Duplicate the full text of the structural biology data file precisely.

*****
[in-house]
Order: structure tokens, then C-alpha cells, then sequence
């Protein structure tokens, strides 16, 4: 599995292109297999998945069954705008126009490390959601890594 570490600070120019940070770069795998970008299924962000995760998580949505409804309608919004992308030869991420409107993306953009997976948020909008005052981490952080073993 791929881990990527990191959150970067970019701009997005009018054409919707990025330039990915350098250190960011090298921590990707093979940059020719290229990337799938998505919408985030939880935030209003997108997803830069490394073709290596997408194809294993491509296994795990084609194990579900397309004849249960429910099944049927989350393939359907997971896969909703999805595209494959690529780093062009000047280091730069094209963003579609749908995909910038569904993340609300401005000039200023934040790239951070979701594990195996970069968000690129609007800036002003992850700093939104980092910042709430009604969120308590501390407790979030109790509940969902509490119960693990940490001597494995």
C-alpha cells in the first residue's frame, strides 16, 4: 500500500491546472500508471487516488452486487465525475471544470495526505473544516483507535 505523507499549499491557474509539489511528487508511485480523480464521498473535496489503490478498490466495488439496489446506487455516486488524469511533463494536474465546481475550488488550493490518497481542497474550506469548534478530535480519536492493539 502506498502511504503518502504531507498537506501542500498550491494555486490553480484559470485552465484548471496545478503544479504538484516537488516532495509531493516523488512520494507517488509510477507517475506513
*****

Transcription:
[in-house]
Order: structure tokens, then C-alpha cells, then sequence
């Protein structure tokens, strides 16, 4: 599995292109297999998945069954705008126009490390959601890594 570490600070120019940070770069795998970008299924962000995760998580949505409804309608919004992308030869991420409107993306953009997976948020909008005052981490952080073993 791929881990990527990191959150970067970019701009997005009018054409919707990025330039990915350098250190960011090298921590990707093979940059020719290229990337799938998505919408985030939880935030209003997108997803830069490394073709290596997408194809294993491509296994795990084609194990579900397309004849249960429910099944049927989350393939359907997971896969909703999805595209494959690529780093062009000047280091730069094209963003579609749908995909910038569904993340609300401005000039200023934040790239951070979701594990195996970069968000690129609007800036002003992850700093939104980092910042709430009604969120308590501390407790979030109790509940969902509490119960693990940490001597494995």
C-alpha cells in the first residue's frame, strides 16, 4: 500500500491546472500508471487516488452486487465525475471544470495526505473544516483507535 505523507499549499491557474509539489511528487508511485480523480464521498473535496489503490478498490466495488439496489446506487455516486488524469511533463494536474465546481475550488488550493490518497481542497474550506469548534478530535480519536492493539 502506498502511504503518502504531507498537506501542500498550491494555486490553480484559470485552465484548471496545478503544479504538484516537488516532495509531493516523488512520494507517488509510477507517475506513